January 21, 2010 in Idaho

Revenue estimate could deepen Idaho budget cuts

Otter sought $59 million more in state spending
By The Spokesman-Review
 

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BOISE – Idaho lawmakers might have to make millions of dollars in additional cuts to both the current-year state budget and to next year’s if a new state revenue forecast is used to set the state budget.

A joint legislative committee adopted a revenue forecast Wednesday that’s $69 million below the governor’s estimate for the current year and $59 million less than what he’s proposed spending next year.

Gov. Butch Otter has already proposed deep, unprecedented cuts to public schools, higher education and health and welfare programs using the higher revenue figures.

“Doom prevailed over gloom – that’s my view,” said House Minority Caucus Chairman Bill Killen, D-Boise.

The joint revenue committee’s recommendation now goes to the Legislature’s joint budget committee, but that panel isn’t bound to follow it. It sends a strong signal, however, that lawmakers plan to cut the state budget even beyond what Otter has proposed.

Senate Education Chairman John Goedde, R-Coeur d’Alene, co-chairman of the joint revenue panel, joined four Democrats, including Rep. George Sayler, D-Coeur d’Alene, in opposing the motion to adopt the revenue forecast, which passed 13-5.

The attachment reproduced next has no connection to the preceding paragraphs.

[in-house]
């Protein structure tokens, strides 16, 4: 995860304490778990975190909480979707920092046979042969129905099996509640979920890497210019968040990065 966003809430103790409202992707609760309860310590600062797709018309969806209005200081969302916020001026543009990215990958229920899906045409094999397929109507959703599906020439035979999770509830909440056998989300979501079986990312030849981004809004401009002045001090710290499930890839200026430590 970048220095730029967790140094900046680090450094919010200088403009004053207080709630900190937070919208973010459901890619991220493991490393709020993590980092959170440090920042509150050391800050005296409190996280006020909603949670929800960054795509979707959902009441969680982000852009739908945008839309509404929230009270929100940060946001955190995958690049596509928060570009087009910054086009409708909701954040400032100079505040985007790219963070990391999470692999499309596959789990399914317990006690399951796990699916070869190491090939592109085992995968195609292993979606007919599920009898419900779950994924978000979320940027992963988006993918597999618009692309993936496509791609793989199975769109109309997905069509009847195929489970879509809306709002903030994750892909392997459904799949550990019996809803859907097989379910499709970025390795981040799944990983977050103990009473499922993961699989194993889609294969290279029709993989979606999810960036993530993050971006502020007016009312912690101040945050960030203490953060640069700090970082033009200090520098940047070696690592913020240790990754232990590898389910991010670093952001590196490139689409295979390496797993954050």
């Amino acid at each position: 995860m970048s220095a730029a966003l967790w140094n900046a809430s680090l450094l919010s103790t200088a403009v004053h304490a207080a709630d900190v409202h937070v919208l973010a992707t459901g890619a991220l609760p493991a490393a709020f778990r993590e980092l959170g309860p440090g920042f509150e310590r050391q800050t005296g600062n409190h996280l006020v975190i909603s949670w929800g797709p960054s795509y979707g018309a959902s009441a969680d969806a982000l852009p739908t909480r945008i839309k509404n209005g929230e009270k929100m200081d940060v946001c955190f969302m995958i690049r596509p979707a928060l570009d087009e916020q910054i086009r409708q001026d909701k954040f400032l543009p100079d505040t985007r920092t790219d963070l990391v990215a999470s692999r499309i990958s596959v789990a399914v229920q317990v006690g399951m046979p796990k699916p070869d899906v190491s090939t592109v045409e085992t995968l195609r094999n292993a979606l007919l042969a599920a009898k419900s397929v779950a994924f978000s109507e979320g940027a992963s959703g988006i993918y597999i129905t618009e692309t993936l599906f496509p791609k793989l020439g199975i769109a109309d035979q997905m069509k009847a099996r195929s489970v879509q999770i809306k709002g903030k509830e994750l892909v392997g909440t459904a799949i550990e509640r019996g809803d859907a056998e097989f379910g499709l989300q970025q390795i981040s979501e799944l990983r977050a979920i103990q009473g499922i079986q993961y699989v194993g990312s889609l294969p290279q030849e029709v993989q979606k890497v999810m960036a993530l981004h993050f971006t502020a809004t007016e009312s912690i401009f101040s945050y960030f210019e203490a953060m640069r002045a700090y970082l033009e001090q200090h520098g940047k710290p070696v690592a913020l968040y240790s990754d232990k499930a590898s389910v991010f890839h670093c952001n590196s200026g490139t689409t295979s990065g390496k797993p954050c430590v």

“Our task is a daunting one,” Goedde told the panel. “Any underestimating of revenue is going to mean we’re going to cut programs in education and in health and welfare, and we’ll have money in the bank maybe at the end of the year, but that’s not going to help the people that we’ve denied services. So we’ve got to find a realistic number.”

But his favored plan – with cuts considerably less deep – was voted down on a 7-11 vote.

Sen. Shawn Keough, R-Sandpoint, said she decided to support the final version to avoid even deeper cuts proposed by House Majority Caucus Chairman Ken Roberts, R-Donnelly, which would have forced $120 million more in cuts from the state budget this year.

Sen. Jim Hammond, R-Post Falls, had similar reasoning. “I could see where things were going, and they were going to an even more conservative number, and so I was trying to salvage what I could get,” he said.

GOP leaders from both houses led the charge to slash the numbers. “We do not have the luxury this year of missing it like we did last year,” said House Assistant Majority Leader Scott Bedke, R-Oakley.

“I think we need more cushion … because of the no-safety-net nature of our situation as opposed to last year.”

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